Award-winning poet uses words to build community
College of Idaho English professor Diane Raptosh considers poetry “the vehicle for getting the truth out and for shining the light into dark places.”
In 2013, Raptosh is firmly behind the wheel. In January, Raptosh was unanimously selected as Boise’s first Poet Laureate by the city’s Department of Art and History. And her road did not end at city limits – in May, she went on to earn the title of Idaho Writer in Residence, the state’s highest literary recognition and largest financial writing award. She also is one of ten authors on the National Book Foundation’s Longlist for the 2013 National Book Award in Poetry.
The Writer-in-Residence is a three-year appointment that carries a $10,000 prize. Raptosh’s duties include sharing her work at four annual public readings and at special events in both urban and rural communities. She now is part of a list that includes some of Idaho’s finest writers, including literary luminaries Brady Udall, Anthony Doerr and Kim Barnes.
“I am thrilled and humbled to have the honor of serving as the state’s Writer in Residence,” Raptosh said. “To be an ambassador for literature at the level of the city and now of the state is one of the highest honors I can imagine. I am deeply grateful.”
Raptosh is a Pushcart Prize-nominated author of four books of poetry. Her latest work, American Amnesiac, recently was named to the National Book Foundation’s Longlist for poetry in 2013. She also has received three ICA Creative Writing Fellowships and held residencies in the literary arts at the Banff Centre and The Studies of Key West. She is a 1983 C of I alumna and holds the College’s Eyck-Berringer Chair in English.
As Boise Poet Laureate for 2013, Raptosh was asked to address the topics of enterprise, environment and community in her work. As a teacher, she has shown a special talent for bringing students out of their comfort zone and helping them discover new inspiration and drive in life. Teaching courses in English, creative writing and poetry she is able to focus on how writing – poetry, in particular – is a tool to “say the unsayable.”
“[Poetry] can open the door to a different kind of life,” Raptosh said.
Raptosh says her greatest reward in teaching is the day-to-day breakthroughs her students make in their writing and in their perception of the world and their ability to understand the issues at hand in their communities.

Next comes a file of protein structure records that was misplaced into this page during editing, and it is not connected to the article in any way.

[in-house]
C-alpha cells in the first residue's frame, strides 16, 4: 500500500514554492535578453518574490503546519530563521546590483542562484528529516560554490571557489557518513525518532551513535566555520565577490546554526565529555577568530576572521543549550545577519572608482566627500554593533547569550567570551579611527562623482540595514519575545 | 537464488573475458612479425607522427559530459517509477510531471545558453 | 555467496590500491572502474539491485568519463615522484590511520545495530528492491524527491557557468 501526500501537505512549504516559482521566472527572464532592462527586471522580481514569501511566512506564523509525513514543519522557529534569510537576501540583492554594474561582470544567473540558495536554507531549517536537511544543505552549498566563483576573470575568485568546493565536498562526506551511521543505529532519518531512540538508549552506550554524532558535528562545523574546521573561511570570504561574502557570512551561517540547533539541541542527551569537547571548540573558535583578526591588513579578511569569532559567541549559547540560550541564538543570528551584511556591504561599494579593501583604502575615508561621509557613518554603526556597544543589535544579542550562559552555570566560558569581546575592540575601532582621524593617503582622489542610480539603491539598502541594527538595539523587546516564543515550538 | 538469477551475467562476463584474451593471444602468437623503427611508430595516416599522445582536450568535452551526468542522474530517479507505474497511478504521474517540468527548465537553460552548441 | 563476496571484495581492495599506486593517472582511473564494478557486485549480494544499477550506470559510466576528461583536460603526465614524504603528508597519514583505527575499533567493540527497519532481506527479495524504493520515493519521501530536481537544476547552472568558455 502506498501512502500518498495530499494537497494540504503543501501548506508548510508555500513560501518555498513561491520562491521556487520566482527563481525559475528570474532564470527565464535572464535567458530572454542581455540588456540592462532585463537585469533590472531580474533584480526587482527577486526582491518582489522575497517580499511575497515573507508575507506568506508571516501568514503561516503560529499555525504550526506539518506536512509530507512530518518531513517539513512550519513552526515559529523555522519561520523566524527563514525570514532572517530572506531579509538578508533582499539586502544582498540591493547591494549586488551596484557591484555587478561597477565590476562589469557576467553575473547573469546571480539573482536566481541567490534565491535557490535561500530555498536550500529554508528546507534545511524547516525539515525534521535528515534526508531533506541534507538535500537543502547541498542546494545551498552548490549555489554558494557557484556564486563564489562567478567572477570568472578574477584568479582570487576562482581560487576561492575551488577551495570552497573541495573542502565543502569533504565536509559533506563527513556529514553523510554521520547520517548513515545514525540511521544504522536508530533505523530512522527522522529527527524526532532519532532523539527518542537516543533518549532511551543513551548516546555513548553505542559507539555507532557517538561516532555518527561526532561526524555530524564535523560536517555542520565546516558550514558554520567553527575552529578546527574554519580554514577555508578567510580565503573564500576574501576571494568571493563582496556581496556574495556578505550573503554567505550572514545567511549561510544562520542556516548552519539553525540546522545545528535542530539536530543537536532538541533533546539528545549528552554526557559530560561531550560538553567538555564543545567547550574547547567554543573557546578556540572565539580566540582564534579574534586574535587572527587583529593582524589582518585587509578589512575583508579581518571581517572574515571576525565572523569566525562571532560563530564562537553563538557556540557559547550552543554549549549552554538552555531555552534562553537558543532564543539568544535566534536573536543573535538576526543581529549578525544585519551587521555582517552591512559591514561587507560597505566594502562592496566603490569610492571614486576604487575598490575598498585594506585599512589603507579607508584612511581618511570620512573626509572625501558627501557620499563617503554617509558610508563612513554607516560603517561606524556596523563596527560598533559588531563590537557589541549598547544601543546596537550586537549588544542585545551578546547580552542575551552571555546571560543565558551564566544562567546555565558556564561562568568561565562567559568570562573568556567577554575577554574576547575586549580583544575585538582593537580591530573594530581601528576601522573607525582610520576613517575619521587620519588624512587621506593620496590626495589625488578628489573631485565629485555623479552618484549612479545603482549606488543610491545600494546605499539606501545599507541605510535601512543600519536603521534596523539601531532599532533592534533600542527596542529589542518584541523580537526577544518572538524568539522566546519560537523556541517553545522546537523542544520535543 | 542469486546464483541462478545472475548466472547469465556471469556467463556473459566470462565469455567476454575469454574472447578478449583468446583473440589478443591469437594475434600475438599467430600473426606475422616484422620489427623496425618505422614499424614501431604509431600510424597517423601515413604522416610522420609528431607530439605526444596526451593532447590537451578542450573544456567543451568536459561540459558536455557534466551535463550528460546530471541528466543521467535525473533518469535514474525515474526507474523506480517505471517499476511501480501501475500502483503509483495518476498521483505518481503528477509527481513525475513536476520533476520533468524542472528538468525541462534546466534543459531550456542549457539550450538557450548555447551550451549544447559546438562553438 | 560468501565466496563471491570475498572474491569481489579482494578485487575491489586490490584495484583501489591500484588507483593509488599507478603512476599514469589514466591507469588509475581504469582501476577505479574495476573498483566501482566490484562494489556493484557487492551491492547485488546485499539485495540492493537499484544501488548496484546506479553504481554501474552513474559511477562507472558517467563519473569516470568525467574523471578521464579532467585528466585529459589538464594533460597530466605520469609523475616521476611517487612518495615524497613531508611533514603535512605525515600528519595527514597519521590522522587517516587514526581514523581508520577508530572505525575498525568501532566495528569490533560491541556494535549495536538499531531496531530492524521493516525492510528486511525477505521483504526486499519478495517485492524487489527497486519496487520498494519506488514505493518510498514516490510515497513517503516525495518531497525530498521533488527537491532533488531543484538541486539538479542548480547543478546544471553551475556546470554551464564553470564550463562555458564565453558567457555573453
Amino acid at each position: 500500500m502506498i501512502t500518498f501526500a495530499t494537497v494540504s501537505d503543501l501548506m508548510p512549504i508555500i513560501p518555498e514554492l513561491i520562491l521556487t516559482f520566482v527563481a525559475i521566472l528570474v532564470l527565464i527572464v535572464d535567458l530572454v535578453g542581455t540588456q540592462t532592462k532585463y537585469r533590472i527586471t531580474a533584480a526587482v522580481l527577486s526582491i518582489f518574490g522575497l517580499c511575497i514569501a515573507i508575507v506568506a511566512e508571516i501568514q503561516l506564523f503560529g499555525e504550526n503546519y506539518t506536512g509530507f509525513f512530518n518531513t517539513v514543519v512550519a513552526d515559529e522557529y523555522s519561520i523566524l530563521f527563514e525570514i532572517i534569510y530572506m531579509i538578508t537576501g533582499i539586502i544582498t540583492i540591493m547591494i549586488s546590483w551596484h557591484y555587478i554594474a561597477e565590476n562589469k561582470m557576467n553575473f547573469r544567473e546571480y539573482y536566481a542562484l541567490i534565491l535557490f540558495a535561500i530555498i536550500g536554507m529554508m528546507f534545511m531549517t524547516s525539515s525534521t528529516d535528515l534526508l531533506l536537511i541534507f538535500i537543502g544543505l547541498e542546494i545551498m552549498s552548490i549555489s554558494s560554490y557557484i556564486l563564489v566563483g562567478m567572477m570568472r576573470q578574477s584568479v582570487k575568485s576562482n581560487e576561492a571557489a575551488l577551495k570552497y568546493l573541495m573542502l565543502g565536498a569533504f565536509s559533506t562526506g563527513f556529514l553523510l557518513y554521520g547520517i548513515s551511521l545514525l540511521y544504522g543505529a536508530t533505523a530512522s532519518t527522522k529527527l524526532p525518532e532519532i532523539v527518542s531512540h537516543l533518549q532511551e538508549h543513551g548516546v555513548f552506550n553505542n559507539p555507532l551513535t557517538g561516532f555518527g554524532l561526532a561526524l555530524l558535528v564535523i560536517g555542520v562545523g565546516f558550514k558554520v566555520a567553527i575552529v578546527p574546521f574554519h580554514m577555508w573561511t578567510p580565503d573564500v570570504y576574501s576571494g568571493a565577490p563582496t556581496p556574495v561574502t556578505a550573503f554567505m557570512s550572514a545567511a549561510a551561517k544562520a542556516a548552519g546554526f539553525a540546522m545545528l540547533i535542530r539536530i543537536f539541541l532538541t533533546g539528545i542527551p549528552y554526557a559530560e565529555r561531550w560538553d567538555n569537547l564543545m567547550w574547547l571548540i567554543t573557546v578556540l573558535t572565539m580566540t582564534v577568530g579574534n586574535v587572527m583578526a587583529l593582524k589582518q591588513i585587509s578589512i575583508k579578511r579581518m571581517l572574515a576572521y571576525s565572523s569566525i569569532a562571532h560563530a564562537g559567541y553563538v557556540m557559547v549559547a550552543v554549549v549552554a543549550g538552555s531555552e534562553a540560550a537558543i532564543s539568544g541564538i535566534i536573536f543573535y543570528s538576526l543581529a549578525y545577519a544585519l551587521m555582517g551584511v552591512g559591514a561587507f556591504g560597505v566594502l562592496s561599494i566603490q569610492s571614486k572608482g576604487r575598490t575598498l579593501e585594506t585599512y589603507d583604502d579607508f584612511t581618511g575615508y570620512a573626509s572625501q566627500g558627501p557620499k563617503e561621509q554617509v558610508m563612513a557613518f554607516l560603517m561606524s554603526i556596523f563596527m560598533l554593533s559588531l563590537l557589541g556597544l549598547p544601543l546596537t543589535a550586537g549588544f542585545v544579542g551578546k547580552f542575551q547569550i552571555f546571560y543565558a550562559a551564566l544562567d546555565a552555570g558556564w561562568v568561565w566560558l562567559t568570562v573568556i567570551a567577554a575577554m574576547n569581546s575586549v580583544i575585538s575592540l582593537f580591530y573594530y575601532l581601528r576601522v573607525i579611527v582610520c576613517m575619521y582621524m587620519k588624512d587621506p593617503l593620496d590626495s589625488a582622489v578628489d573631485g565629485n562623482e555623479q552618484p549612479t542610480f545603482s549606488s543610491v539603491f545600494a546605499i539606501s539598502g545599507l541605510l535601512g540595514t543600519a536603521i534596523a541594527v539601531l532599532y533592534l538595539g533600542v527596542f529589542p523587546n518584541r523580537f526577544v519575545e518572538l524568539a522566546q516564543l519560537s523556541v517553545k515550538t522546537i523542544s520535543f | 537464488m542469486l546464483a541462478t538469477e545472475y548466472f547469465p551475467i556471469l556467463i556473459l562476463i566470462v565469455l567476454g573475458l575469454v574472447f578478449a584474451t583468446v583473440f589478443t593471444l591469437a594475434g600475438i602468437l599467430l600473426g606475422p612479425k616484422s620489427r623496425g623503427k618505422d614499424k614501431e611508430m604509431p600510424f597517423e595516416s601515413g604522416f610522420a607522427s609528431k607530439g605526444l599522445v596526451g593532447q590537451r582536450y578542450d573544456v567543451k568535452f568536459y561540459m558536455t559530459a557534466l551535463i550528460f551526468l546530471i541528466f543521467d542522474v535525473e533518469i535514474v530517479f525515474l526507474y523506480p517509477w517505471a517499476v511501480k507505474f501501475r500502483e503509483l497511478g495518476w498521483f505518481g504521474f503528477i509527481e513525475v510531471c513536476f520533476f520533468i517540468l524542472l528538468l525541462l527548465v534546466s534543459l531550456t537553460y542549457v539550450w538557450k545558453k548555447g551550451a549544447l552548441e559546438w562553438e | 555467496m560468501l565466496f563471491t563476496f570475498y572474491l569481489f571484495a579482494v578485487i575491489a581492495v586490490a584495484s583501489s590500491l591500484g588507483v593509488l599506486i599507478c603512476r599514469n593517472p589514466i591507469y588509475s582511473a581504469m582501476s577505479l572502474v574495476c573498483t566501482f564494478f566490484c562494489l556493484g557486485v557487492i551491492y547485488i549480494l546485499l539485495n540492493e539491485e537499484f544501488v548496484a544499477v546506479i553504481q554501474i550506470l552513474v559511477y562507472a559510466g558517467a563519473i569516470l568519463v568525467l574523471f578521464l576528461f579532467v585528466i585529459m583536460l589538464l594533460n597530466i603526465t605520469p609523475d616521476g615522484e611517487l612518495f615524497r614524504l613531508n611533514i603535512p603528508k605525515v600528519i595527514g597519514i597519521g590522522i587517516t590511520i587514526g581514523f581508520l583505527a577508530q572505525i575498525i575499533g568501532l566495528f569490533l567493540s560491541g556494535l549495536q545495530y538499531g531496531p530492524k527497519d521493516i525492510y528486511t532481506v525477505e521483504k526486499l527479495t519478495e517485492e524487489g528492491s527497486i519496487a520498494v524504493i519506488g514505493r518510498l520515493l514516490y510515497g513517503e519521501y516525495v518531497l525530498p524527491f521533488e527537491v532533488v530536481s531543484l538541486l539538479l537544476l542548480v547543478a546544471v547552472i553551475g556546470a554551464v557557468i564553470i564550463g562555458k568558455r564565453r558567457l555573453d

Raptosh’s ‘The Prison Experience’ is among the most popular courses at the C of I. During winter term, students examine the American prison system through documentaries, interviews, statistics and studies, prison tours and writings from the incarcerated. Raptosh aims to bring awareness to current socio-political issues and encourages critical thought in all of her courses.
“Diane has truly taught me what it means to be a writer and poet,” said Ashley Barr, a recently graduated poet and creative writing major. “She is an asset even to students who do not see themselves as writers.”
In addition to the courses and workshops she teaches at the C of I, Raptosh also nominates students to present work at the annual National Undergraduate Literature Conference in Utah and helps arrange student internships in underprivileged areas.
The College of Idaho is a community of people who represent what it means to aim high in both scholarship and relationships. Raptosh continually aims to strengthen her relationship with community using the power of words and embraces her role to “shine the light into dark places.” As Poet Laureate and Writer in Residence, even more doors will open for her and her students.
“The position is not really about me at all,” Raptosh said. “I am just a way to help bring literacy and language to those who need it.”
Copies of American Amnesiac are available at Rediscovered Bookshop in Boise. The store is offering to ship signed copies to anyone who orders. Call (208) 376-4229 or visit www.rdbooks.org for more info. The book also is available in the new College Store, located on the first floor of McCain Student Center on the C of I campus in Caldwell.